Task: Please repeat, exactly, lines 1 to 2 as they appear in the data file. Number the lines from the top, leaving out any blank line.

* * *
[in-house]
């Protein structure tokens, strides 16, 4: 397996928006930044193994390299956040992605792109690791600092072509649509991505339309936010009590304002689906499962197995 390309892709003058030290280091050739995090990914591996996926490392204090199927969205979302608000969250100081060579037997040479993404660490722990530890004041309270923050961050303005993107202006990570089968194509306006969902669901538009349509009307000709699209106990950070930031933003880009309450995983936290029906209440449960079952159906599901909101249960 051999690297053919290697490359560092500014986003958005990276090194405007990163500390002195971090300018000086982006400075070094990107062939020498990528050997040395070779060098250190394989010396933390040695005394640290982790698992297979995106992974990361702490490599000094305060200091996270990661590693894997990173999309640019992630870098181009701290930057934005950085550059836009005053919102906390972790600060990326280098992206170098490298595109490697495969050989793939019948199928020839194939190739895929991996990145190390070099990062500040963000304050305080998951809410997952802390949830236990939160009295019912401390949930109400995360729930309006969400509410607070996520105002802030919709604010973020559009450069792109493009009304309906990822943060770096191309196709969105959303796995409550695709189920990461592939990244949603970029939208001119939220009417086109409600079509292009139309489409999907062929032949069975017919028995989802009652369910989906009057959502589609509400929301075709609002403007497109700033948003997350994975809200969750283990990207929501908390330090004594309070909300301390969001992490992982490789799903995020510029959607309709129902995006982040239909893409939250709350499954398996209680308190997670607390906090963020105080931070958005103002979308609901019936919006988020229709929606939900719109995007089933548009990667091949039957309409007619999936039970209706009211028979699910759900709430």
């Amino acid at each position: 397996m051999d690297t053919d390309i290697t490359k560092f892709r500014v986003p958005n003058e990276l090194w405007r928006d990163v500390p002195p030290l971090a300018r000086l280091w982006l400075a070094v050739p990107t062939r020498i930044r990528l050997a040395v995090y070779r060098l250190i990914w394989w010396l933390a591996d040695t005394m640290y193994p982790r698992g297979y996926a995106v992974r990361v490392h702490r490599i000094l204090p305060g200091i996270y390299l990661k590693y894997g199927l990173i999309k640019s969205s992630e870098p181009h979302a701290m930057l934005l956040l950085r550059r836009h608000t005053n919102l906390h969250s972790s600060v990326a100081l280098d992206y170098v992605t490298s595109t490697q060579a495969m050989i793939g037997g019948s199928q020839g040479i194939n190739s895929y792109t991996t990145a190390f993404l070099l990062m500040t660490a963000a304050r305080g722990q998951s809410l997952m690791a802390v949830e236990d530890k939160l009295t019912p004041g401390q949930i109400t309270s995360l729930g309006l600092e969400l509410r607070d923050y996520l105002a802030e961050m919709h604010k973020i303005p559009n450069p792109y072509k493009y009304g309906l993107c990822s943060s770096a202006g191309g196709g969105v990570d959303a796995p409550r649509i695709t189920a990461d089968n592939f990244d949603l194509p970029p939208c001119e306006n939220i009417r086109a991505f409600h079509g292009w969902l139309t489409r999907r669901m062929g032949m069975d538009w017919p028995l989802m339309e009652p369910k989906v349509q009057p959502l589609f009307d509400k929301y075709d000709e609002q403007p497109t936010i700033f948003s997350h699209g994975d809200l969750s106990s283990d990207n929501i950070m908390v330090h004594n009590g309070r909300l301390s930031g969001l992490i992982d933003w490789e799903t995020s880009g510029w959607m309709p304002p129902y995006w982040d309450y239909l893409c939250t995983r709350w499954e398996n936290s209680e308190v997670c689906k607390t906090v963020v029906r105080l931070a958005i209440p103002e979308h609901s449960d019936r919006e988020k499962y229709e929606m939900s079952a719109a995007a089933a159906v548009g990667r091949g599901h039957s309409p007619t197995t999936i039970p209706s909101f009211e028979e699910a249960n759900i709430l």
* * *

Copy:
[in-house]
């Protein structure tokens, strides 16, 4: 397996928006930044193994390299956040992605792109690791600092072509649509991505339309936010009590304002689906499962197995 390309892709003058030290280091050739995090990914591996996926490392204090199927969205979302608000969250100081060579037997040479993404660490722990530890004041309270923050961050303005993107202006990570089968194509306006969902669901538009349509009307000709699209106990950070930031933003880009309450995983936290029906209440449960079952159906599901909101249960 051999690297053919290697490359560092500014986003958005990276090194405007990163500390002195971090300018000086982006400075070094990107062939020498990528050997040395070779060098250190394989010396933390040695005394640290982790698992297979995106992974990361702490490599000094305060200091996270990661590693894997990173999309640019992630870098181009701290930057934005950085550059836009005053919102906390972790600060990326280098992206170098490298595109490697495969050989793939019948199928020839194939190739895929991996990145190390070099990062500040963000304050305080998951809410997952802390949830236990939160009295019912401390949930109400995360729930309006969400509410607070996520105002802030919709604010973020559009450069792109493009009304309906990822943060770096191309196709969105959303796995409550695709189920990461592939990244949603970029939208001119939220009417086109409600079509292009139309489409999907062929032949069975017919028995989802009652369910989906009057959502589609509400929301075709609002403007497109700033948003997350994975809200969750283990990207929501908390330090004594309070909300301390969001992490992982490789799903995020510029959607309709129902995006982040239909893409939250709350499954398996209680308190997670607390906090963020105080931070958005103002979308609901019936919006988020229709929606939900719109995007089933548009990667091949039957309409007619999936039970209706009211028979699910759900709430």